Can you believe that 2019 is coming to an end? We are about to enter a whole new decade, filled with endless possibilities. Before this month is over, let me remind you of all the memorable artistic pursuits that happened in 2019.

In January, Theatre Erindale rang in the New Year with a production of Noël Coward’s Blithe Spirit. The play welcomed the audience into the 1940’s, where novelist Charles Condomine has to cope with the ghost of his ex-wife terrorizing his new wife in a series of events.

At the beginning of February, Ariana Grande released her fifth studio album Thank U, Next, featuring singles “7 Rings” and “Break Up with Your Girlfriend, I’m Bored.” The album had a pop and R&B genre and hit number one in the United States, Canada, and United Kingdom.

Theatre Erindale also produced Sarah Ruhl’s In the Next Room or The Vibrator Play in February. The play explored the early history of female sexuality with its introduction of the vibrator. Theatre Erindale closed their 2018/2019 season in March with Anton Chekhov’s play Three Sisters. The play follows three sisters Olga, Masha, and Irina as they navigate family matters while building a legacy on the brink of revolution.

Early March saw the release of Captain Marvel starring Brie Larson as Carol Denvers—Marvel’s first female-led superhero film. The movie reached an international gross of $1.13 billion and cleared the path for the anticipating finale of Marvel’s Avengers: Endgame in late April.

Avengers: Endgame was a soaring success. Fans packed the theatres to watch the three-hour action movie. The film became the highest grossing motion picture of all time with a $2.80 billion international gross.

Aside from movies and plays, remember when Joe Jonas and Sophie Turner eloped in Las Vegas, Nevada in May? The iconic photograph of them relaxing on top of a pink convertible as Joe wears a suit, Sophie sucks on a ring pop, and they both wear sunglasses became a popular meme for millennials. The couple later held a second formal wedding ceremony in Paris, France a month later.

In July, the anticipation was high for the remake of Disney’s The Lion King starring Donald Glover, Seth Rogen, and Beyonće Knowles-Carter. The movie became the second highest international gross of 2019 with earnings of $1.60 billion.

Netflix released the third season of Stranger Things in July. The newest season had extremely high ratings with over 40 million accounts watching at least 70 per cent of the season within the first week.

Meanwhile, the month also saw new albums by Chance the Rapper, J. Cole, Ed Sheeran, Jaden Smith, and Of Monsters and Men.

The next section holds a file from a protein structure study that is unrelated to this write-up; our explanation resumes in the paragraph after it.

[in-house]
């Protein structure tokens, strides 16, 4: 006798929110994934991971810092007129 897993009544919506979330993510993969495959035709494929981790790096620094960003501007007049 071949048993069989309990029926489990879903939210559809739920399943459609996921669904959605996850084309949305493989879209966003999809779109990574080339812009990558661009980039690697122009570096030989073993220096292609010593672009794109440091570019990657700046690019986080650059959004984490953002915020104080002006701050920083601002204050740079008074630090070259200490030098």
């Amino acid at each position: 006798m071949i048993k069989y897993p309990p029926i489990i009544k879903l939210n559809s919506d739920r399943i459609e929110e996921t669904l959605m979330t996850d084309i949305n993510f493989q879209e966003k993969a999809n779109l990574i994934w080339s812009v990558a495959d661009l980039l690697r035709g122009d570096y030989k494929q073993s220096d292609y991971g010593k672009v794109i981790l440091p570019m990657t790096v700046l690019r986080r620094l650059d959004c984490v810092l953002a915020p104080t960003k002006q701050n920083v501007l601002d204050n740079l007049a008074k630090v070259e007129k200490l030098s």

In mid-August, Netflix released the third season of Thirteen Reasons Why. Katherine Langford, the actress who played Hannah Baker in the first two seasons, did not return for this season, so the show revolved around the mystery of Bryce Walker’s (Justin Prentice) death.

2019 has also been the year of reunions, remakes, and reboots. Many T.V. shows that ended over 10 years ago have made the decision to make sequels. Disney announced in August that Lizzie McGuire, starring Hilary Duff, would be getting a reboot. The reboot will focus on Lizzie living in her 30’s in New York City. The show will also include familiar faces from the original, such as: Hallie Todd, Robert Carradine, Jake Thomas, and Adam Lamberg.

As September rolled by and a new school year began, UTM announced the formal name for the New North building as Maanjiwe Nendamowinan. The name acknowledges Indigenous history and means “gathering of minds.”

The Medium also created a new section for Volume 46. The team introduced a Satire section, focusing on humoristic irony and commentary on the UTM/U of T community and GTA.

Logics of Sense 1: Investigations was the Blackwood Gallery’s first exhibition of 2019/2020. The visual exhibit explored decentralized perspectives in forming technoscience. The exhibition was followed by Logics of Sense 2: Implications.

In the world of performance, Hart House Theatre opened their 2019/2020 season with Jill Carter’s Encounters at the “Edge of the Woods” in September. The play featured stories and spoken word pieces written by the cast about encounters in the Indigenous land. Meanwhile, Theatre Erindale began theirs with Beth Flintoff’s The Glove Thief in October. The show took audiences back to 1589 where four women sew tapestries in an attempt to change their future from political unrest.

In November, Theatre Erindale produced The Oresteia while Hart House Theatre produced Portia’s Julius Caesar. Both plays interacted with the audience by breaking the fourth wall and allowing audiences to be immersed in the stories.

As we step into the final month of this decade, we can see that 2019 has been a great year for movies, music, plays, and new beginnings. However, 2020 brings the opportunity for more entertainment.

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